August 4, 2020 Blog Post
Emerging Medical Device Companies An FDA Compliance Roadmap – Part 3
Welcome to Part 3 in this FDA Compliance Roadmap for Emerging Medical Device Companies. If you missed Parts 1 or 2, you can read them <<HERE>>.
If you followed the guidance for the Idea & Research Phases, you should be well on your way to having what you need in place for successfully getting your product to the market. The next step is the Development Phase.
In this phase, you will put all those plans in motion and get things done. You will implement the foundational processes for your Quality Management System, fully develop your product, generate records appropriate for the market you want to enter, and submit all the records necessary to finally be able to launch the product.
Let’s dive into the actionable tasks critical to the Development Phase.
Implement Foundational Processes for QMS – At this stage, you certainly don’t have to have a fully developed and implemented Quality Management System; however, you should implement a number of foundational elements for that system to support the operations that you will have shortly. In a regulated environment, one of the key concepts that you must maintain is a State of Control in everything you do.
A key element of this concept is to control your documents and the changes you make during design and development. For this, you will need to establish a Document Control
System and a Change Control System.
Another important element of maintaining a State of Control is that people need to be trained and competent to perform work. For this, we establish a Training System.
Then, you’ll need to establish a fully compliant Product Development Process that implements your chosen model in a way that incorporates all the requirements for Design Control.
Last but not least, you will also need to establish procedures and processes to handle your various suppliers and partners that will be used for some of your outsourced processes (including contract manufacturing). Global regulatory requirements stipulate that you must have controls in place to ensure those suppliers are competent to provide the goods and services.
Let’s take a deeper dive into each of these foundational processes.
Document, Record, and Change Controls – All documents and records affecting the product or the quality system need to be approved and version/revision controlled. Each document has a life-cycle that needs to be maintained and each record provides evidence used to determine if the company followed its processes. Records are required to be maintained for a period of time depending on the product’s expected life. Changes to documents or product requirements also need to be controlled in a way that the changes can be traced. All of these requirements start when a company starts developing a product. These processes are foundational because you really can’t do much work in a regulated environment without them.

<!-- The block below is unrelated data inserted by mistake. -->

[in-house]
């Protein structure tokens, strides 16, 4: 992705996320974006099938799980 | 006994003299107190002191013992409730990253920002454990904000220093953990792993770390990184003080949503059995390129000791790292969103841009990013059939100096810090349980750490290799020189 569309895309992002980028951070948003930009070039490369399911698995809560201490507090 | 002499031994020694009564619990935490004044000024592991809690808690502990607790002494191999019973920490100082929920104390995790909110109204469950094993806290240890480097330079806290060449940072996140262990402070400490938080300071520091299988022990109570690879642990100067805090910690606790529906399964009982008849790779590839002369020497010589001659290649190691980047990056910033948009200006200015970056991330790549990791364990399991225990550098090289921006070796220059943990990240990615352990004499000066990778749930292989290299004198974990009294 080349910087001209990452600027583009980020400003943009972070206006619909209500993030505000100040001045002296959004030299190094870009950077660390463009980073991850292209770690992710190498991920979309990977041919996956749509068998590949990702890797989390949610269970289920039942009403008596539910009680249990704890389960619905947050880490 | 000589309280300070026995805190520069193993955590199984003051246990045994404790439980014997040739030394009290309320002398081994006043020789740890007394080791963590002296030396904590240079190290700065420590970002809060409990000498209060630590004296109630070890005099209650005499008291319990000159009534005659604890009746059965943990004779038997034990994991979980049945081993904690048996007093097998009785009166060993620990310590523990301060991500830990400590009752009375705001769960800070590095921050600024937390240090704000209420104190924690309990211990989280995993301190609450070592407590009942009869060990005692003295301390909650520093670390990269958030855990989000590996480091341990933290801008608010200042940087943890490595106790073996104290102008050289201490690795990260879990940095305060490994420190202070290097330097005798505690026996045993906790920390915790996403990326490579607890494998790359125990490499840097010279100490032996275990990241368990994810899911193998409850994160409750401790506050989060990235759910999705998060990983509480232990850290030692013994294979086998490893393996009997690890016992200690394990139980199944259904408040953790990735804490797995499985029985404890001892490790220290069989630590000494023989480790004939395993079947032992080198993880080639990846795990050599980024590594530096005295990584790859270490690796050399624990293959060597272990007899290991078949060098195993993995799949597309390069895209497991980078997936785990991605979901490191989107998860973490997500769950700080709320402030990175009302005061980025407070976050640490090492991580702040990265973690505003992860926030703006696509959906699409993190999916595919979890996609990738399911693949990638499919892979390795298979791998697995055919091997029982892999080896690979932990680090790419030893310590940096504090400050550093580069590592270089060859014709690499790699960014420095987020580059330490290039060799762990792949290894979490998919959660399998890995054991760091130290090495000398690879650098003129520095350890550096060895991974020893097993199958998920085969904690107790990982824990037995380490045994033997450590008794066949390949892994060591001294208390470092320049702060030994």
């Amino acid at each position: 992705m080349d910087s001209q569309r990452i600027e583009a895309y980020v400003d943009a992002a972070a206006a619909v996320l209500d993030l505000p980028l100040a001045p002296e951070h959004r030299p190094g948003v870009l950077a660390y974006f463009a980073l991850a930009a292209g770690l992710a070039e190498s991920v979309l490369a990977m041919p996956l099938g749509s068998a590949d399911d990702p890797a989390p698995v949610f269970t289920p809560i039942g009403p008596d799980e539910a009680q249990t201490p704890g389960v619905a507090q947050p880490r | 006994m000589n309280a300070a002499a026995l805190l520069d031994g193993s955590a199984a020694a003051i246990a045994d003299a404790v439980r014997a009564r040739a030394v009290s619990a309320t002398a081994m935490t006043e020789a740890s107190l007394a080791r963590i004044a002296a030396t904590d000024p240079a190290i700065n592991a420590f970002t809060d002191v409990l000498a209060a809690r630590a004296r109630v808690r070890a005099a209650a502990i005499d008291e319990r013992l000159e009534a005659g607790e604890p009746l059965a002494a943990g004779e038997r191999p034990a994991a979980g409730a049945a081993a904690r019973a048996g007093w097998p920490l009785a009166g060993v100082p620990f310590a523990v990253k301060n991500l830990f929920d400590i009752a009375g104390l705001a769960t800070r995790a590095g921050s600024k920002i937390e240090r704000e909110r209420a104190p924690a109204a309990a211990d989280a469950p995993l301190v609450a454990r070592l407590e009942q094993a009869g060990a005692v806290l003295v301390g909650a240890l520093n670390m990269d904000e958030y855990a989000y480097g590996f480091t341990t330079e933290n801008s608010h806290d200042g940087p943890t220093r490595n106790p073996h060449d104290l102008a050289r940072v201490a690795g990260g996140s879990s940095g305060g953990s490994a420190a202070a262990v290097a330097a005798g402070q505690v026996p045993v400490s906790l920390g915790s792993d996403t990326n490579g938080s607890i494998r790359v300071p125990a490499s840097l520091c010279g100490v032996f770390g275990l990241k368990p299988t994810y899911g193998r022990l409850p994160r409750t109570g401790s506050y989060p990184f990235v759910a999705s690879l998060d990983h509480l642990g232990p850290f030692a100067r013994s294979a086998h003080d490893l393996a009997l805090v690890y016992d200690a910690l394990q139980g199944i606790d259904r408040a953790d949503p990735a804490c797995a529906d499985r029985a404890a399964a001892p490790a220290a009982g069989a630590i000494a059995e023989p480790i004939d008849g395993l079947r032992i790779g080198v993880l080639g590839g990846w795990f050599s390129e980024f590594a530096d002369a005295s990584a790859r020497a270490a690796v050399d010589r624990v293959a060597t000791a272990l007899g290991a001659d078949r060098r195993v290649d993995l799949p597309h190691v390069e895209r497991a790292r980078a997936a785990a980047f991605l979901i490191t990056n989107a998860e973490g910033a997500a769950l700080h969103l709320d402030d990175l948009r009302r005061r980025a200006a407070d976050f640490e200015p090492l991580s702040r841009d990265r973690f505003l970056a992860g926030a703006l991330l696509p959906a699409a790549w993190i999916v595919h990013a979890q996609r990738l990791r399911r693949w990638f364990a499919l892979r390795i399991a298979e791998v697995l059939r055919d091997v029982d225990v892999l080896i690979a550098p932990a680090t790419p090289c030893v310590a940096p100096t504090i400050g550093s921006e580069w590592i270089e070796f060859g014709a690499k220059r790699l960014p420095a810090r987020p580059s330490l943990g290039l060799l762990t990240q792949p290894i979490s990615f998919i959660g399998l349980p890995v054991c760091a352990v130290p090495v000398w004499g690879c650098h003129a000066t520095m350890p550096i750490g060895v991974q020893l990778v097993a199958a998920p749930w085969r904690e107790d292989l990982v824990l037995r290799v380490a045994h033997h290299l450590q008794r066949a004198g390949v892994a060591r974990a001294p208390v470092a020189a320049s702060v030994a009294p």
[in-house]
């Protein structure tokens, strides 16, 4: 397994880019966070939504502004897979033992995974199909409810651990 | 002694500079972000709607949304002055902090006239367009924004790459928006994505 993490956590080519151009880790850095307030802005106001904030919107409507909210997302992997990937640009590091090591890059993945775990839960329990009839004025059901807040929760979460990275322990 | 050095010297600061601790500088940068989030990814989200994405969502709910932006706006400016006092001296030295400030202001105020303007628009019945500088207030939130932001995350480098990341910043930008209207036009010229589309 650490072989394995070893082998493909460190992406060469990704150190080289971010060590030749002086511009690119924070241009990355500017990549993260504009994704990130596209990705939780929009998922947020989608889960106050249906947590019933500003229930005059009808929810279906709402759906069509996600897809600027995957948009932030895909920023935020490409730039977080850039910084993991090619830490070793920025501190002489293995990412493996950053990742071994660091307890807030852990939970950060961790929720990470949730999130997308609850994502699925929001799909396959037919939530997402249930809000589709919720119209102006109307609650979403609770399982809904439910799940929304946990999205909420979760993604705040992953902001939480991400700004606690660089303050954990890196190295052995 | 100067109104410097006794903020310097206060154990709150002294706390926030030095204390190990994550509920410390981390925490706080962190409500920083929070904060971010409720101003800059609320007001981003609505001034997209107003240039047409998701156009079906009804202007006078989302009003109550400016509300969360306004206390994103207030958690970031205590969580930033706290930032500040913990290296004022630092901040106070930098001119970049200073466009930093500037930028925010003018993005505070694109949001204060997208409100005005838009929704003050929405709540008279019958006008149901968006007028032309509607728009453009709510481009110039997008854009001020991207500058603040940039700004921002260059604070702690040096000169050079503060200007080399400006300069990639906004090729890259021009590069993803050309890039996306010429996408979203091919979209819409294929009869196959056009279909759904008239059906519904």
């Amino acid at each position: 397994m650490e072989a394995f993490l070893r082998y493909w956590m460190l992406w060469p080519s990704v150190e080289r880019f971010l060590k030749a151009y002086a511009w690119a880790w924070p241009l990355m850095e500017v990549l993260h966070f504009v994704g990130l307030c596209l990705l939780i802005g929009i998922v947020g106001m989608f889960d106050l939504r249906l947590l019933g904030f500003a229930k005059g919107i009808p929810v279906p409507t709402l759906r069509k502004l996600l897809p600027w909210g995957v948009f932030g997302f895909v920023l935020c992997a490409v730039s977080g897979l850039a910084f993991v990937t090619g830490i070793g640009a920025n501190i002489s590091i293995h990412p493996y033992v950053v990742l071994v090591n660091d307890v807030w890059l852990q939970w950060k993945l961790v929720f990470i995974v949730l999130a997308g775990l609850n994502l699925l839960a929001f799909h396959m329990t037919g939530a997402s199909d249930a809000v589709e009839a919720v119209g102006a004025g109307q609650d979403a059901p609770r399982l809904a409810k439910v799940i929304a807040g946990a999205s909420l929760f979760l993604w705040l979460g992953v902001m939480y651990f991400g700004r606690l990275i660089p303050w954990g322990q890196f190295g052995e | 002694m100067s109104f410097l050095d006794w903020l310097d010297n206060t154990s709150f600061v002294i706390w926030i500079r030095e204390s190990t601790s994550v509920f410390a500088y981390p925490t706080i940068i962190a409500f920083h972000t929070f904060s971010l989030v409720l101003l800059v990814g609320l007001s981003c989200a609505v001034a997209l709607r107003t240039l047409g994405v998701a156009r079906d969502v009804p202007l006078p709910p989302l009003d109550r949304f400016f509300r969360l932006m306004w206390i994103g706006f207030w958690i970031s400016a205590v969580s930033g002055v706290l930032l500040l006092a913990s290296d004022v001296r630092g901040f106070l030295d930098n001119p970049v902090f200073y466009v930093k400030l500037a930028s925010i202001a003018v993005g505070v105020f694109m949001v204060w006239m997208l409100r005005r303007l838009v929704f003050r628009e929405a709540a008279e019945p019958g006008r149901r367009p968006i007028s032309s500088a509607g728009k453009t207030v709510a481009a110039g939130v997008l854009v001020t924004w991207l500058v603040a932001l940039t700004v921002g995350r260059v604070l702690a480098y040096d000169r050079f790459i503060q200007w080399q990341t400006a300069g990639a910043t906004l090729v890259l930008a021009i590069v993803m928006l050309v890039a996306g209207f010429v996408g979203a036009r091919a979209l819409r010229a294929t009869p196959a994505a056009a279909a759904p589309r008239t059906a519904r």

Training Process – Training and Competence in a regulated environment is not just something we say … we have to prove that the right people are performing the right
jobs. Implementing an effective training program is a foundational process simply because no one can perform within a regulated environment without first proving that they have been trained and are competent to do the job. Training needs to be conducted and documented before documents can become effective for the organization. Training needs to be conducted and documented for the design and development team before they can contribute to the design of a new product. Everything we do is affected by how effectively we maintain training.
Product Development Process / Design Controls – In the research phase, you decided on what general development model to use. Now we need to take that general model, add in all the required design control elements and implement it. The development team needs to be trained on how to use it and what’s required to be documented throughout the development process.
Supplier Controls – Most new medical device companies outsource some of their more critical operations including sterilization, software development, critical custom parts, raw materials, and even the entire manufacturing process. The accountability and responsibility for these outsourced processes still falls 100% on the owning company. International regulations require a significant level of oversight of these suppliers including a qualification process to approve them as qualified suppliers, ongoing monitoring of their performance with consequences for non-fulfillment of their obligations, and periodic re-qualification. Throughout the development process, you will be making decisions on suppliers. You’ll need to have this process in place early in order to have enough time to properly qualify suppliers.
Complete Submission Documentation – Whatever markets you have determined to enter, they will surely have regulatory requirements that must be met before you can
offer your products for sale. If you thoroughly researched your required pathways, you already know what documentation you need and the general timelines to clearance or approval or certification or licensing. Now’s the time to execute, gather, organize and submit the required documentation. Once everything is submitted, there’s a bit of a waiting game before there’s more to do on that front. But, that doesn’t mean there’s nothing to do! It’s a great time to qualify any contract manufacturers, create detailed manufacturing instructions, perform process validation, and finish building out your Quality Management System.
Stay tuned for our 4th and final part in this series … The Commercial Phase.
As always, thanks for reading! Stay safe and be well!
Thoughts? Please comment below …
CEO and Principal Consultant
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